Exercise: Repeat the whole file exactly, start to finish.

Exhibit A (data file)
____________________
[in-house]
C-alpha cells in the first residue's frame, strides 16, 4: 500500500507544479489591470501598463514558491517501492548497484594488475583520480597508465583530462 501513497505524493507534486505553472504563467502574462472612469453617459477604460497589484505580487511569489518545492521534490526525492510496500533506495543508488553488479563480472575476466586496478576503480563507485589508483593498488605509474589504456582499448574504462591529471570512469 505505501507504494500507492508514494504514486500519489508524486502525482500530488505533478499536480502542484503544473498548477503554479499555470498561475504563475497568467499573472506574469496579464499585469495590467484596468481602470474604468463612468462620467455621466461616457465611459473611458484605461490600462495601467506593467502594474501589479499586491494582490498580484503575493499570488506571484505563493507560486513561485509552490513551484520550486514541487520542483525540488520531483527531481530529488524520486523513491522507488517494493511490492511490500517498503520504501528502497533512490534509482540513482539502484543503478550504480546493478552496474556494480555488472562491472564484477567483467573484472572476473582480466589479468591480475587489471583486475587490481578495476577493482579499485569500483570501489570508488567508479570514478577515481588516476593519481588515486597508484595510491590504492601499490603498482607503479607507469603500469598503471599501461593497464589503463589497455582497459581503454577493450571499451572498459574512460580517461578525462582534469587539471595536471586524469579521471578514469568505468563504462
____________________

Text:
[in-house]
C-alpha cells in the first residue's frame, strides 16, 4: 500500500507544479489591470501598463514558491517501492548497484594488475583520480597508465583530462 501513497505524493507534486505553472504563467502574462472612469453617459477604460497589484505580487511569489518545492521534490526525492510496500533506495543508488553488479563480472575476466586496478576503480563507485589508483593498488605509474589504456582499448574504462591529471570512469 505505501507504494500507492508514494504514486500519489508524486502525482500530488505533478499536480502542484503544473498548477503554479499555470498561475504563475497568467499573472506574469496579464499585469495590467484596468481602470474604468463612468462620467455621466461616457465611459473611458484605461490600462495601467506593467502594474501589479499586491494582490498580484503575493499570488506571484505563493507560486513561485509552490513551484520550486514541487520542483525540488520531483527531481530529488524520486523513491522507488517494493511490492511490500517498503520504501528502497533512490534509482540513482539502484543503478550504480546493478552496474556494480555488472562491472564484477567483467573484472572476473582480466589479468591480475587489471583486475587490481578495476577493482579499485569500483570501489570508488567508479570514478577515481588516476593519481588515486597508484595510491590504492601499490603498482607503479607507469603500469598503471599501461593497464589503463589497455582497459581503454577493450571499451572498459574512460580517461578525462582534469587539471595536471586524469579521471578514469568505468563504462